The Budapest Times is unrivalled among English-language print publications in the capital for its coverage of the week’s most important national stories, whether they be economic, political, cultural, sporting or among the hundreds of other happenings that go on daily in a major European city. Here, in one concise package, we present some of the important and fascinating news developments of the past seven days.
Singer Robbie Williams debuted his new world tour “Swing Both Ways Live” with a concert in Budapest’s Papp László Sportaréna in late April. The nearly 50 tons of equipment arrived in 18 semi-trucks, eight buses and four smaller trucks, and the 80-man staff was extended by 120 locals assisting in building the stage. The 40-year-old former Take That member is the most successful British singer ever, selling 60 million albums and 11 million singles during his solo career alone.
Wizz Air to open base in Riga
Hungarian low-cost airline Wizz Air will open a base in Latvian capital Riga on 19 June, with a new Airbus-320 aircraft, a Ukrainian economic news portal has reported. Russian-language website delo.ua said Wizz Air will launch flights from Riga to four new destinations: Barcelona, Doncaster Sheffield, Dortmund and Paris. Wizz Air will also increase the frequency of its London flights to eight per week and its Oslo flights to three per week. The airline will operate 25 flights a week from Riga to eight destinations.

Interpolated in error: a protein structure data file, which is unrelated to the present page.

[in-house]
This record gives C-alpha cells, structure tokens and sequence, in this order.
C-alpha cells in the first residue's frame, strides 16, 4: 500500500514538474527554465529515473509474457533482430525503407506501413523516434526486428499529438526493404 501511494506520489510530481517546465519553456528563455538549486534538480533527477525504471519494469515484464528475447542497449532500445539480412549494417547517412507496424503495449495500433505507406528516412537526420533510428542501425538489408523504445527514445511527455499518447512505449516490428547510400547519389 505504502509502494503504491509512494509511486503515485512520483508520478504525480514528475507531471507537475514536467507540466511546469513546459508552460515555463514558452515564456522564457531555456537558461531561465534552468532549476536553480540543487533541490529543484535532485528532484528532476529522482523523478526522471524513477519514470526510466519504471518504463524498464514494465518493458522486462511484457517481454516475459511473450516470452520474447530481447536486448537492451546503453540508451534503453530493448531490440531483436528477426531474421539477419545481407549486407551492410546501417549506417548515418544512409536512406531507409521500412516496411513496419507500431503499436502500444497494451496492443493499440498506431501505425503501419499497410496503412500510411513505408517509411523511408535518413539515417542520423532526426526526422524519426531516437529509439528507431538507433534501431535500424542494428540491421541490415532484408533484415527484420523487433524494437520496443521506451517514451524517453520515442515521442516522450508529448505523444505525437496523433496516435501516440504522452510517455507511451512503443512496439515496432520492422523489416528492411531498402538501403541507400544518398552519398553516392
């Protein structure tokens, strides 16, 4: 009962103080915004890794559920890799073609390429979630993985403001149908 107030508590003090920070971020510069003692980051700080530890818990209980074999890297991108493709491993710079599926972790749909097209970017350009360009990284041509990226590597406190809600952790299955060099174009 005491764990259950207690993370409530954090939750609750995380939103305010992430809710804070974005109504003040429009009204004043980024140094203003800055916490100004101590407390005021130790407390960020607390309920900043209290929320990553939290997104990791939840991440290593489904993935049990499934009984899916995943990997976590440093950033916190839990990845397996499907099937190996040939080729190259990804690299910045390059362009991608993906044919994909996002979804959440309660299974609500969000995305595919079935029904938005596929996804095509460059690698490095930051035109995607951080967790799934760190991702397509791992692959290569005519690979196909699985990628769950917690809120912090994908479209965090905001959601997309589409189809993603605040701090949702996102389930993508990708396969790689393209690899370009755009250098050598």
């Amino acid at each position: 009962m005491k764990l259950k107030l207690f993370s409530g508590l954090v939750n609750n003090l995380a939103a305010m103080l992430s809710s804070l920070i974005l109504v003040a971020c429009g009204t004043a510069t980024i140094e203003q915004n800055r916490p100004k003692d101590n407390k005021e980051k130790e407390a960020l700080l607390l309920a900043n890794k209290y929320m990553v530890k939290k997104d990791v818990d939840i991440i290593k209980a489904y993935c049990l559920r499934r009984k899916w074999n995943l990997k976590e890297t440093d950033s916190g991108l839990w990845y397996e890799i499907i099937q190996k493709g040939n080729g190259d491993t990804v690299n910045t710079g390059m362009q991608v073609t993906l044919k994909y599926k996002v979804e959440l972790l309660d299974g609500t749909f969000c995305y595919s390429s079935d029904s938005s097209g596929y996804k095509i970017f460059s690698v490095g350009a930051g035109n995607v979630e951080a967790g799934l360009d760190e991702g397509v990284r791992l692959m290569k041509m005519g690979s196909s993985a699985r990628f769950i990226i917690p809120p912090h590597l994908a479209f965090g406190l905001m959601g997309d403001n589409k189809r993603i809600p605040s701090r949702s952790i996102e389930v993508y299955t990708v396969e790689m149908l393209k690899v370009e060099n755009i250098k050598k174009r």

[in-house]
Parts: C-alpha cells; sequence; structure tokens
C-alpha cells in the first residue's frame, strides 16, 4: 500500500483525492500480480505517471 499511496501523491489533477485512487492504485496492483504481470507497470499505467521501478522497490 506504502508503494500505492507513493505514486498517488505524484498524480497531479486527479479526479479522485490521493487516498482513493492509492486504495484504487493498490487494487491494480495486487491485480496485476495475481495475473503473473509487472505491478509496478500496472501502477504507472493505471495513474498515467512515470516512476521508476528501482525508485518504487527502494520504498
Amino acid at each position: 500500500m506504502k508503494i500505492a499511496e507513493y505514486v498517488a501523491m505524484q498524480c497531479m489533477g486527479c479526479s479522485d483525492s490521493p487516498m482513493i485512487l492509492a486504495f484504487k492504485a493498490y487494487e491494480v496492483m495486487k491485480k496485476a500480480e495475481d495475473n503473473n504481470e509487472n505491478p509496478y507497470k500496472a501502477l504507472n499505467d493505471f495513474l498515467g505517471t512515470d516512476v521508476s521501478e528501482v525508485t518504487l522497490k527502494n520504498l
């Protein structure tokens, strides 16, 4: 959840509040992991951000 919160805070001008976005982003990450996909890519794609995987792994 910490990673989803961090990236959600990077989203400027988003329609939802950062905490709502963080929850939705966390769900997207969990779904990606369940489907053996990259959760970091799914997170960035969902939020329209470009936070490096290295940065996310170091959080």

It is important to entice successful Hungarian scientists in the US into returning home so that they can transfer their knowledge and skills, President János Áder told public television in an interview at the Hungarian consulate in New York before opening an interactive exhibition on the Rubik Cube at the Liberty Science Center in Jersey City. It would even be useful if they returned for six months, he said, calling for regular contacts between Hungary and its scientists working in the US. The Rubik Cube, invented by Ernő Rubik, is one of the greatest Hungarian inventions, Áder said. The world’s first and largest exhibition celebrating its 40th anniversary features games, puzzles, art and engineering inspired by Rubik’s best-selling masterpiece. The exhibition will be open in the Liberty for nine months before travelling the world for seven years with a stop-over in Budapest.